Thursday, May 24, 2007

The World System of Locally Driven Politics

As I jumped out of the shower and was toweling off one morning last week, an epiphany came to me: I realized DC isn’t where the action is. After living in Washington for six years, I have met some of the most amazing, inspiring, life-changing individuals who desire the best for the US government and the world. Diehard liberals, hardworking bureaucrats and deep pocketed conservatives are my neighbors who live doors down in the two by two mile radius of our nation’s capital. Yet, it’s not just those amazing bright individuals who will change the world, but instead the average American Bob, John and Barbara who will ultimately make the difference.

DC reflects some of the greatest paradoxes of our global village. While its population is diverse—the policies that come from it are not. Washington hosts extremely impoverish inter-city bums, ambassadors from around the world, veterans, the rich American elite, recent immigrants from El Salvador and Ethiopia and an active contingent of vocal gay and transsexual individuals. Yet, the US government’s policies on welfare, gay rights, economic development or social security do not necessarily reflect this diverse population. Rather, policies must be approved by the impassive US population.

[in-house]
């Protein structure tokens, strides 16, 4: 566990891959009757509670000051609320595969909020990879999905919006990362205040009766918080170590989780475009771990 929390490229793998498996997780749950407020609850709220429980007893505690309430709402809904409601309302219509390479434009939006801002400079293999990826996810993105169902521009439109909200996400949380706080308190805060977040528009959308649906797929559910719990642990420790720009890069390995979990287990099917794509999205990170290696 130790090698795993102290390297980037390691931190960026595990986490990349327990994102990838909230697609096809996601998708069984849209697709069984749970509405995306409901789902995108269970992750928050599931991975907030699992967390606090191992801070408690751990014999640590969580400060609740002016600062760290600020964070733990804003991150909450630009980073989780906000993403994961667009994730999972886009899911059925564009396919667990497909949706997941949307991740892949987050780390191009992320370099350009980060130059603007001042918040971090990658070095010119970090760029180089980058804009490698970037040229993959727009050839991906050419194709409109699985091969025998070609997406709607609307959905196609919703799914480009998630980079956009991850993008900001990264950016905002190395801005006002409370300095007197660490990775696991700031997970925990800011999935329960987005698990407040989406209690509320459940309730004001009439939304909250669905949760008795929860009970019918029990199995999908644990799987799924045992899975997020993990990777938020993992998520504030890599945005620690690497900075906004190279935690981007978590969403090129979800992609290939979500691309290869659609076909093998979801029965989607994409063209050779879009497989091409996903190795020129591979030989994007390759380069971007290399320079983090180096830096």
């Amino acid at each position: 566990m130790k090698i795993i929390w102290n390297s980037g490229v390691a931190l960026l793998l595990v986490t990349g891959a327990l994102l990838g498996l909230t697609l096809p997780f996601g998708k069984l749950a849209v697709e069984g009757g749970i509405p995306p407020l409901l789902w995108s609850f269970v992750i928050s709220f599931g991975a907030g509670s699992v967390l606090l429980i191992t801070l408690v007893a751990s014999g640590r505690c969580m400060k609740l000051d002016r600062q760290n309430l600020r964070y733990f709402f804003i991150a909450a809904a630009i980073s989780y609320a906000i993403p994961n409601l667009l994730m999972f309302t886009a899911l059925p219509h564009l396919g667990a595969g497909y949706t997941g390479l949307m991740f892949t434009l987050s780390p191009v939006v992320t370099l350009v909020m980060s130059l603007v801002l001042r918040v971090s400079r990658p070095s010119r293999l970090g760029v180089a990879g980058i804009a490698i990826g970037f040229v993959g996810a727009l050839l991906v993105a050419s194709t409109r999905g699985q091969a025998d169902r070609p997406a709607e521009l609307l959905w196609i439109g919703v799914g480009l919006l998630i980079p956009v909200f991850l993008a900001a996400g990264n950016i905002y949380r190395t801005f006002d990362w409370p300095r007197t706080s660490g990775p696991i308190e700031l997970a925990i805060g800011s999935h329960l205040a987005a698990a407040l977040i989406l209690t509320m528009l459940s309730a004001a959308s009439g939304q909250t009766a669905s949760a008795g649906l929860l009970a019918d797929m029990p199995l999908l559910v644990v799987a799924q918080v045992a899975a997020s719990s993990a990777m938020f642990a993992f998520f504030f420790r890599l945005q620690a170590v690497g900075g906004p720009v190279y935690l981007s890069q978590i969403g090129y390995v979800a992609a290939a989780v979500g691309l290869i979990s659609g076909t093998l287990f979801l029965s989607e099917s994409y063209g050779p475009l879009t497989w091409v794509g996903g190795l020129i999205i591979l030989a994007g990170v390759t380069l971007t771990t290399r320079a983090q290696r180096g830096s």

What is more grueling? The US population comprising less than ten percent of the entire world population makes policies that affect the rest of the world. This was certainly notably when millions of anxious world citizens glued their eyes to CNN International to hear the precious results of the US presidential races in 2000 and 2004. More and more the world sees the US as a global leader in politics and policies. Yet the US population, in its majority do not care what Washington says or does. They hardly even come out to vote every four years. There is not a more important job than to keep the US government transparent and honest at these vital times. Internet may reach these people, but most importantly, the discussion must be set in a basic language that is understandable by all in order to make a difference. Only listening to this multitude of voices and discussions will change the world.

1 comment:

Rubens said...

Un gusto conocer tu blogg y descubrir facetas tuyas como el arte de la fotografía. Un beso.
Rubens

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